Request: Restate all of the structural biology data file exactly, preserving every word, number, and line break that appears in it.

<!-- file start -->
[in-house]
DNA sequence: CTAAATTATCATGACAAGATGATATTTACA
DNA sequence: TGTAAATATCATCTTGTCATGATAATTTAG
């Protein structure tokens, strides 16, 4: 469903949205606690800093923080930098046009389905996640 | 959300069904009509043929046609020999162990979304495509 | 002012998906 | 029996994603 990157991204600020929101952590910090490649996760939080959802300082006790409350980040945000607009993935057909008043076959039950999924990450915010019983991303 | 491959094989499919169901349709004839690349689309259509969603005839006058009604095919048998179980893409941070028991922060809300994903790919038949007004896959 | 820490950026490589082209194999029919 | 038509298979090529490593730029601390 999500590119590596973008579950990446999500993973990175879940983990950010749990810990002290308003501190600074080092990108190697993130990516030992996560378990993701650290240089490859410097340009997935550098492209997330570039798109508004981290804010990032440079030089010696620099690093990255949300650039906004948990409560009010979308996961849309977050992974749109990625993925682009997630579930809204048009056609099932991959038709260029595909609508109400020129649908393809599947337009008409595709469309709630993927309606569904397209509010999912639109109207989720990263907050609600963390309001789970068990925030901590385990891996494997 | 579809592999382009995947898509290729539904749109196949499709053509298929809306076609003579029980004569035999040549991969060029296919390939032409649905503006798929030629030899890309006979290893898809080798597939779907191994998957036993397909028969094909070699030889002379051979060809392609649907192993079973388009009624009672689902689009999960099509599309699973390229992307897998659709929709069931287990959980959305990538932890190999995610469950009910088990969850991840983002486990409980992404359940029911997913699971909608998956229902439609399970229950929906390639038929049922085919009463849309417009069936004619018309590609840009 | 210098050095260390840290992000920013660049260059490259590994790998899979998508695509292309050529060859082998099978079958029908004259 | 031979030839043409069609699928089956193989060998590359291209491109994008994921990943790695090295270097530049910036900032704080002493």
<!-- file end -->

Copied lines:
[in-house]
DNA sequence: CTAAATTATCATGACAAGATGATATTTACA
DNA sequence: TGTAAATATCATCTTGTCATGATAATTTAG
């Protein structure tokens, strides 16, 4: 469903949205606690800093923080930098046009389905996640 | 959300069904009509043929046609020999162990979304495509 | 002012998906 | 029996994603 990157991204600020929101952590910090490649996760939080959802300082006790409350980040945000607009993935057909008043076959039950999924990450915010019983991303 | 491959094989499919169901349709004839690349689309259509969603005839006058009604095919048998179980893409941070028991922060809300994903790919038949007004896959 | 820490950026490589082209194999029919 | 038509298979090529490593730029601390 999500590119590596973008579950990446999500993973990175879940983990950010749990810990002290308003501190600074080092990108190697993130990516030992996560378990993701650290240089490859410097340009997935550098492209997330570039798109508004981290804010990032440079030089010696620099690093990255949300650039906004948990409560009010979308996961849309977050992974749109990625993925682009997630579930809204048009056609099932991959038709260029595909609508109400020129649908393809599947337009008409595709469309709630993927309606569904397209509010999912639109109207989720990263907050609600963390309001789970068990925030901590385990891996494997 | 579809592999382009995947898509290729539904749109196949499709053509298929809306076609003579029980004569035999040549991969060029296919390939032409649905503006798929030629030899890309006979290893898809080798597939779907191994998957036993397909028969094909070699030889002379051979060809392609649907192993079973388009009624009672689902689009999960099509599309699973390229992307897998659709929709069931287990959980959305990538932890190999995610469950009910088990969850991840983002486990409980992404359940029911997913699971909608998956229902439609399970229950929906390639038929049922085919009463849309417009069936004619018309590609840009 | 210098050095260390840290992000920013660049260059490259590994790998899979998508695509292309050529060859082998099978079958029908004259 | 031979030839043409069609699928089956193989060998590359291209491109994008994921990943790695090295270097530049910036900032704080002493």